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Change is coming to North Korea
Since establishing itself as a nation in 1948, North Korea, by many accounts, remains one of the most oppressive and closed off countries in the world. Under the leadership of Kim Jong Un, the self-proclaimed Supreme Leader of the small east-Asian country, nearly 100,000 North Koreans remain political prisoners within their own land while the rest of the population face hunger, violence, and extreme repression of speech and information.
But change is coming according to Bernadette Asuelime, a representative of Liberty in North Korea, or LiNK, a Los Angeles based organization dedicated to assisting North Koreans in freeing themselves and their country from the oppressive political regime.
In a CLP event given last Monday in Johns Hall 101, Asuelime and other LiNK representatives gave a presentation to over 100 Furman students and faculty highlighting the many challenges North Koreans face in the fight to end the oppression. The presentation was opened with an address by Furman Asian Studies and Political Science professor, Kate Kaup, Ph.D., who gave a brief overview of the situation in North Korea and the role of the international community in aiding the country’s people.
“What’s going on in North Korea should not be tolerated by any society,” said Dr. Kaup, referring to the numerous human rights violations perpetuated by the regime, such as torture, rape, and government forced starvation.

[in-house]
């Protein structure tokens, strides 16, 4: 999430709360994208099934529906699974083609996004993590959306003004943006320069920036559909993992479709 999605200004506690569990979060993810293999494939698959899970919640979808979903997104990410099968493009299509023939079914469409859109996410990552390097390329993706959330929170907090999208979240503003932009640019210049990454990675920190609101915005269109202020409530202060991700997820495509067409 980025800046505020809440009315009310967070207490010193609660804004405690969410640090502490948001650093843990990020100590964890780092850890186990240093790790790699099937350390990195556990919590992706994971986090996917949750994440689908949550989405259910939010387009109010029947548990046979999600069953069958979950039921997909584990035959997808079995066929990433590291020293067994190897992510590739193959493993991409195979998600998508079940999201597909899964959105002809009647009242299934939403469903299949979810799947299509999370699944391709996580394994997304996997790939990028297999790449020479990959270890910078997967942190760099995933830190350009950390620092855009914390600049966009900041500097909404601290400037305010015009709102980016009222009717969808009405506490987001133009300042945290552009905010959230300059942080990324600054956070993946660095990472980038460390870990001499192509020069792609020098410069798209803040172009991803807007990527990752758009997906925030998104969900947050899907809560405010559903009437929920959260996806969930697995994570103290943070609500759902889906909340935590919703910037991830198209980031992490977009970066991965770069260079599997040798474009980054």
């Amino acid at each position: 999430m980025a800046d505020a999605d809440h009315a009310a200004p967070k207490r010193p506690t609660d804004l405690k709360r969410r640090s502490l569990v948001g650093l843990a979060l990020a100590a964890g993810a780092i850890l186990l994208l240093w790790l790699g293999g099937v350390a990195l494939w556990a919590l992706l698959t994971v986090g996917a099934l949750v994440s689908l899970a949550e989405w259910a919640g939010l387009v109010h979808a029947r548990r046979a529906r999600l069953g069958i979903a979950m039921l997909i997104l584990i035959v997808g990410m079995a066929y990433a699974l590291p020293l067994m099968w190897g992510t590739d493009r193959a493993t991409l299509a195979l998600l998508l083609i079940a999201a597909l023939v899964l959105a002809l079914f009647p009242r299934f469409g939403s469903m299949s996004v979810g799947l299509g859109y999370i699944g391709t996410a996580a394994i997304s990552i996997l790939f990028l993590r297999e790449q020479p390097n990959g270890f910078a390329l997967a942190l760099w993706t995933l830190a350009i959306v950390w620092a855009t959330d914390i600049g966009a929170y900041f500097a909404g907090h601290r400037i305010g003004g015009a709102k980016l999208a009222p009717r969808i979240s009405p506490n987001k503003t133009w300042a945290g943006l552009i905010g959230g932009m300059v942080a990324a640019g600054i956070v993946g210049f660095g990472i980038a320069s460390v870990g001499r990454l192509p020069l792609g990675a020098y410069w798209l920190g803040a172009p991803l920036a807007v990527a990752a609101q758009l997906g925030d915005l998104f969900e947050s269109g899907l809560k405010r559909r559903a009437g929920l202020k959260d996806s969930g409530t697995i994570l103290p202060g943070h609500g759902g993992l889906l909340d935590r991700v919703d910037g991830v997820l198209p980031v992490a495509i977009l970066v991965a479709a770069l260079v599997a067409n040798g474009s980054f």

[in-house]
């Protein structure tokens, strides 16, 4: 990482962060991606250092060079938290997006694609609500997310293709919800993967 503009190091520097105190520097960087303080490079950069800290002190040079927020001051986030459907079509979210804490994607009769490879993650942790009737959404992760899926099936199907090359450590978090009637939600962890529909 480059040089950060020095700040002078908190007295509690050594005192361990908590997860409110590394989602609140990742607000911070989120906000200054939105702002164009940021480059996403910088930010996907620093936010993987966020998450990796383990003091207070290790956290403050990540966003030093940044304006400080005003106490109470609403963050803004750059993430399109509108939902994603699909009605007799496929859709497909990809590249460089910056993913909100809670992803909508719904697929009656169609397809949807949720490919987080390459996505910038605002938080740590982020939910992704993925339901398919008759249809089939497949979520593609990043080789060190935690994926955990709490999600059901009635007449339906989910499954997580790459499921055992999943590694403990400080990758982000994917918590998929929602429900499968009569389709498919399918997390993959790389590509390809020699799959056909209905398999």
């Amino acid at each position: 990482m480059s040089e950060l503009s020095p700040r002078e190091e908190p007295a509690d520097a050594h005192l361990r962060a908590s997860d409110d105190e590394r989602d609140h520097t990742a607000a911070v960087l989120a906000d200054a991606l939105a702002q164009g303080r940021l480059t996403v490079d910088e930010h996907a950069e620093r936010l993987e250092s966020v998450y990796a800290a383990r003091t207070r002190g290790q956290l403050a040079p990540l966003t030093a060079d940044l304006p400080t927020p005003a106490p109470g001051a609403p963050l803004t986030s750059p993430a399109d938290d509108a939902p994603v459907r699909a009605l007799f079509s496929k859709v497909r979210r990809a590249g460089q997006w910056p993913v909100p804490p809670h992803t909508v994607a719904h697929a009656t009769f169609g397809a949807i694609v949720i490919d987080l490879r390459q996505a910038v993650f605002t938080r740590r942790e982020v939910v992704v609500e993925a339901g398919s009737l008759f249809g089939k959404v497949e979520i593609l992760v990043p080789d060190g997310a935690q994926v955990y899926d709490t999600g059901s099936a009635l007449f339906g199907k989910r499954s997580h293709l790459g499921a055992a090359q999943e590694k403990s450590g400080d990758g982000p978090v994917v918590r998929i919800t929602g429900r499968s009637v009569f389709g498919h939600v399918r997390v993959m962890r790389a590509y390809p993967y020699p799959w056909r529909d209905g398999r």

But, according to Asuelime, North Koreans are actively weakening the hold of the dictatorship over the country. Through the development of an underground, black market micro-economy, North Koreans are able to depend on each other, rather than their government for resources such as food and are also able to access information through illegally imported devices such as radios. This increasing independence from government resources is weakening the power it has of many of its people.
“It is the North Koreans themselves that are the truly making the difference,” says Asuelime. “Change is inevitable simply because the system of control is unsustainable.”
For Asuelime and the other LiNK associates, providing help such as resettlement assistance and career development for North Korean refugees is just a small part of the movement to bring peace and stability to North Korea.
“North Korean people will be free in our lifetime,” said Asuelime.
At the end of the presentation, it was announced that Liberty in North Korea would be opening a chapter at Furman, LiNK-FU.